Barring an unforeseen move to the UFC in the next year or so, Jessica Aguilar’s MMA career will likely boil down to one question: What if?

What if “Jag,” the near-consensus top women’s strawweight fighter in the world, had waited a few weeks before signing with the World Series of Fighting late last year?

On the surface, Aguilar’s signing with the WSOF was a major win for the 115-pound queen. At the time, WSOF President Ray Sefo and company were seeming the only major MMA organization in the market for female strawweights. Although Invicta FC had a stranglehold on the top 115-pound women when Aguilar signed, the opportunity to move up to a higher stage with WSOF would have been tempting for fighters looking to push into the mainstream.

Then, almost exactly a month after the news of Aguilar’s deal with the WSOF was made public, the UFC decided to get into the women’s strawweight game. As they usually do, UFC matchmakers Joe Silva and Sean Shelby made sure to grab as much of the top talent as humanly possible in order to start their new division off right. Carla Esparza, the Invicta FC champ and No. 2-ranked 115-pound woman in the world? Check. Claudia Gadelha, the rising Brazilian star who trains with the likes of Nova Uniao teammates Jose Aldo and Renan Barao? Got her, too. Top prospects like Tecia Torres and Joanne Calderwood? Fighting in the Octagon. Fan-favorites Felice Herrig and Bec Hyatt? Now answering to UFC President Dana White.

It isn’t like the UFC took some of the talent at strawweight. No, the promotion added basically every fighter worth noting at strawweight outside of Aguilar. To make matters worse for competitors, the UFC’s working relationship with Invicta is likely going to earn the promotion first dibs on any breakout fighter in Shannon Knapp’s organization. This leaves the WSOF with an extremely shallow pool of fighters to choose from when trying to find a true test for Aguilar, and it’s going to make it difficult for the division’s current queen to keep her hold on the top spot in the strawweight rankings.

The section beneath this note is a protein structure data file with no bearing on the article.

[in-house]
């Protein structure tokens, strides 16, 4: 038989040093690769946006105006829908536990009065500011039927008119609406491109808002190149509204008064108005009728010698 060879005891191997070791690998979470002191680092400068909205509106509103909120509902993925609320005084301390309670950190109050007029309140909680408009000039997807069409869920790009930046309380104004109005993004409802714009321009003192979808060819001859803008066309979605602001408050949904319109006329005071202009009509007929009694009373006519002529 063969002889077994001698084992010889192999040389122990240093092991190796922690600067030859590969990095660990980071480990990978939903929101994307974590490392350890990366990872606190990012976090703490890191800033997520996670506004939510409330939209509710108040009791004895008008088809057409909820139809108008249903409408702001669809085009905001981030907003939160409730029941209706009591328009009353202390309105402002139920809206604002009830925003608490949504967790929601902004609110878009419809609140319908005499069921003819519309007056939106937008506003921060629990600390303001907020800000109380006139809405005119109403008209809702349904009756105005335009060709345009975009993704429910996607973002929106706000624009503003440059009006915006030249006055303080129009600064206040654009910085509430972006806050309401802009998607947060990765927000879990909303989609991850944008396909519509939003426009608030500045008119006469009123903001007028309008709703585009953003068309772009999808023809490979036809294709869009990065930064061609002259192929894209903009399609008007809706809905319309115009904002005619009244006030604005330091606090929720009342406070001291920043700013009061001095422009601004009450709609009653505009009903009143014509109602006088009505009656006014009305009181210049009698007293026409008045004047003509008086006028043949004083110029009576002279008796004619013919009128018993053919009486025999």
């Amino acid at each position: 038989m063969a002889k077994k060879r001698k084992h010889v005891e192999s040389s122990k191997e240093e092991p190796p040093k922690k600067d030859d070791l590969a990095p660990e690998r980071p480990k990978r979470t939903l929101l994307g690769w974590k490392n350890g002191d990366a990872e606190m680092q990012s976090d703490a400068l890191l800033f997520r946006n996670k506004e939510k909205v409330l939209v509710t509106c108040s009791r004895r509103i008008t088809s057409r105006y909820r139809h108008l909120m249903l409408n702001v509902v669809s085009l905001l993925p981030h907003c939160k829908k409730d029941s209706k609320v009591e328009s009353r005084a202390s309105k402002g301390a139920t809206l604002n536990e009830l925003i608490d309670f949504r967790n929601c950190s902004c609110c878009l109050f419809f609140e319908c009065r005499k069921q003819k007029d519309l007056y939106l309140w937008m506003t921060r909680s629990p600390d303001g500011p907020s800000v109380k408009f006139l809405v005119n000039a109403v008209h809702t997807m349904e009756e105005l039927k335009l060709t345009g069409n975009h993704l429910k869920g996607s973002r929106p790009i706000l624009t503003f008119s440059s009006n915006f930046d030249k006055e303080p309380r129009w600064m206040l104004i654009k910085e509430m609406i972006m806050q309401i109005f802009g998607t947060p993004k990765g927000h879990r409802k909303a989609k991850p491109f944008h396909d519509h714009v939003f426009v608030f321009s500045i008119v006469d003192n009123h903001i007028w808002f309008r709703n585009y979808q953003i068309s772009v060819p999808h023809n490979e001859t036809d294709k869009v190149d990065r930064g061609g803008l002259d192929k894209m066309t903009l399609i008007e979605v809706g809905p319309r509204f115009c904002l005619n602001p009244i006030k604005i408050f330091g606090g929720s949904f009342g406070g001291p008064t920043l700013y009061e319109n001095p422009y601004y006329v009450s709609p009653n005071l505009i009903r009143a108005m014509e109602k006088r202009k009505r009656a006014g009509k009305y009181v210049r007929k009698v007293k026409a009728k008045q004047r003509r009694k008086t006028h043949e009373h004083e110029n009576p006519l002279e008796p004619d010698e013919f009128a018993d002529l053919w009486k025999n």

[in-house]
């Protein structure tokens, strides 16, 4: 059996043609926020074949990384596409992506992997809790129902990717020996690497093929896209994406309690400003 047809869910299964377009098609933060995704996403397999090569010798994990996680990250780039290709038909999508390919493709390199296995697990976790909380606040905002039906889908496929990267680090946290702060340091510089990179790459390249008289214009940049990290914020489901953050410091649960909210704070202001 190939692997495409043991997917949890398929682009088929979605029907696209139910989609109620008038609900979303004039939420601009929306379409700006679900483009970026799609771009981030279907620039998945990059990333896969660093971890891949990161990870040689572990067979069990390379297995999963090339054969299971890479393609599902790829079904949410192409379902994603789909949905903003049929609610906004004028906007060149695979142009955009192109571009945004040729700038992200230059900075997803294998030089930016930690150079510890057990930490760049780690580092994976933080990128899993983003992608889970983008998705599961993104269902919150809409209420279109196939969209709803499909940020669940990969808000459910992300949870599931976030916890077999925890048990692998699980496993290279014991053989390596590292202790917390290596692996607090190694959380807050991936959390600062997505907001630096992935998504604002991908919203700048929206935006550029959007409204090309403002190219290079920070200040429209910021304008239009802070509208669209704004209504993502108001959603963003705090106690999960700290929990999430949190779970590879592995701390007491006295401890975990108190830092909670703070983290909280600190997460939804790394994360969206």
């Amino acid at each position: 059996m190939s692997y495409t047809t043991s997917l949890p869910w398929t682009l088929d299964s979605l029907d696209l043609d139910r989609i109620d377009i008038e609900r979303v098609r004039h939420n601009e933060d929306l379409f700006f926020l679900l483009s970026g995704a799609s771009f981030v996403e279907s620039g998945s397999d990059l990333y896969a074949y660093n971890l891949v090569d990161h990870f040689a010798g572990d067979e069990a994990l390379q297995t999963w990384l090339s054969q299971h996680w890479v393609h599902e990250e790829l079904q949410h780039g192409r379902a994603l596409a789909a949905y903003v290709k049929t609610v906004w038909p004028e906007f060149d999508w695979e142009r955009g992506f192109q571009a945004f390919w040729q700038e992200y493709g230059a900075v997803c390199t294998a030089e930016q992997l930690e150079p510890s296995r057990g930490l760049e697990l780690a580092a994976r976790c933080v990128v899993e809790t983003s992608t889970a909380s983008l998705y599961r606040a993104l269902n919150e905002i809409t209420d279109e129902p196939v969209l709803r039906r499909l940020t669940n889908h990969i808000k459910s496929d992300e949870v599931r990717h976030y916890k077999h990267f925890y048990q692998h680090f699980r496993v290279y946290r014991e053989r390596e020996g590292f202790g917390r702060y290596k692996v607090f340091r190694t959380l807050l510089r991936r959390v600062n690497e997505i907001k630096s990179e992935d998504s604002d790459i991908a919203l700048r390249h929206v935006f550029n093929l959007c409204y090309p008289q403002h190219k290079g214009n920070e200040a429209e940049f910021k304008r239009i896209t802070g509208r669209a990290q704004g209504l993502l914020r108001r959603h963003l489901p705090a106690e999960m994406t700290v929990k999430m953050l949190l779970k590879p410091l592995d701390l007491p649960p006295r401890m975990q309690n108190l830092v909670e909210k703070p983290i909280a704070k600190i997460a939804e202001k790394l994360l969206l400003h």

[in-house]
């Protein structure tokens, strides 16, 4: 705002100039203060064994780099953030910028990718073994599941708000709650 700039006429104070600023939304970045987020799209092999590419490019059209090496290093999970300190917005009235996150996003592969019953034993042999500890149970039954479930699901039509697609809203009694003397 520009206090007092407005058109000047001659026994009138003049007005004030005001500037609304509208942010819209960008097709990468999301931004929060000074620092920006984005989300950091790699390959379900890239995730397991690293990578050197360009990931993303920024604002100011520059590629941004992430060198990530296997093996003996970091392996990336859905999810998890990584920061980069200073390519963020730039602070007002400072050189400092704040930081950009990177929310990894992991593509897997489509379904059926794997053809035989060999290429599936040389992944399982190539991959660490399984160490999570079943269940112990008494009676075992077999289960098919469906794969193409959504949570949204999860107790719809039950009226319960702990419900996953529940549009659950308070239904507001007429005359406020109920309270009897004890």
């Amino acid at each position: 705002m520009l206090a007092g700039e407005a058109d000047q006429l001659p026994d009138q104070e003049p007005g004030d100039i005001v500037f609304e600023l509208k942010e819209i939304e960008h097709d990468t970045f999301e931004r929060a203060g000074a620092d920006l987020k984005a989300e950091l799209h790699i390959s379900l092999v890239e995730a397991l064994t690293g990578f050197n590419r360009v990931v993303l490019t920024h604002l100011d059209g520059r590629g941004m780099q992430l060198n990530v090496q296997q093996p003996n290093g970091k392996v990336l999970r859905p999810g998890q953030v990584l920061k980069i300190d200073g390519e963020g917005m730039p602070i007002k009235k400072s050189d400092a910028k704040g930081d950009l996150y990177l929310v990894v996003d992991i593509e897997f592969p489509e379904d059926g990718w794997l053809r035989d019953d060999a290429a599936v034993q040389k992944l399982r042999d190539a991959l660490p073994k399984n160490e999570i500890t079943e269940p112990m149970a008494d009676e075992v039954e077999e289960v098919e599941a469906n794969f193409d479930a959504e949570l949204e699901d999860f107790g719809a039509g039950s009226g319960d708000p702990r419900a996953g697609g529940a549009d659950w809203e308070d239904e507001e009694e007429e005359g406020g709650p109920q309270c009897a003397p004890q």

To Aguilar’s credit, she hasn’t let the UFC’s purging of the strawweight talent pool get to her in the slightest. In recent interviews leading up to her winning the WSOF’s inaugural strawweight belt last month, she made it clear that she’s determined to maintain her spot atop the division. After all, she’s already defeated Esparza, whose Invicta title belt has made her one of the clear favorites to win the UFC’s 115-pound tournament. Throw in Aguilar’s pair of victories over legend Megumi Fujii and her streak of 12 wins in her last 13 fights, and her resume pretty much speaks for itself at this point.

After running through Alida Gray with a quick and painless—for Aguilar, anyhow—first-round submission win at WSOF 8, Aguilar did an interview with The MMA Corner’s Trey Downey where she made it clear that she believes she is the best female fighter in the world at 115 pounds. When asked if she felt like she was attempting to prove her ranking with a win over Gray, Aguilar quickly said she was out there to solidify her ranking, not prove it. It’s the sort of comment that can easily be dismissed, but it showed the confidence that Aguilar has in her ability to keep her spot on the strawweight throne despite fighting in what an organization that isn’t viewed as the home to the best of her contemporaries.

The last time the MMA world had a fighter who was not in the UFC and yet was almost universally considered the best in their division, it was Fedor Emelianenko in 2010. “The Last Emperor” was the best heavyweight on the planet, and despite everyone from Randy Couture and Antonio Rodrigo Nogueira to Frank Mir and Brock Lesnar having some sort of claim to the belt over the course of the previous few years, Fedor couldn’t be budged from his spot atop the heavyweight ladder until he was defeated in June of 2010.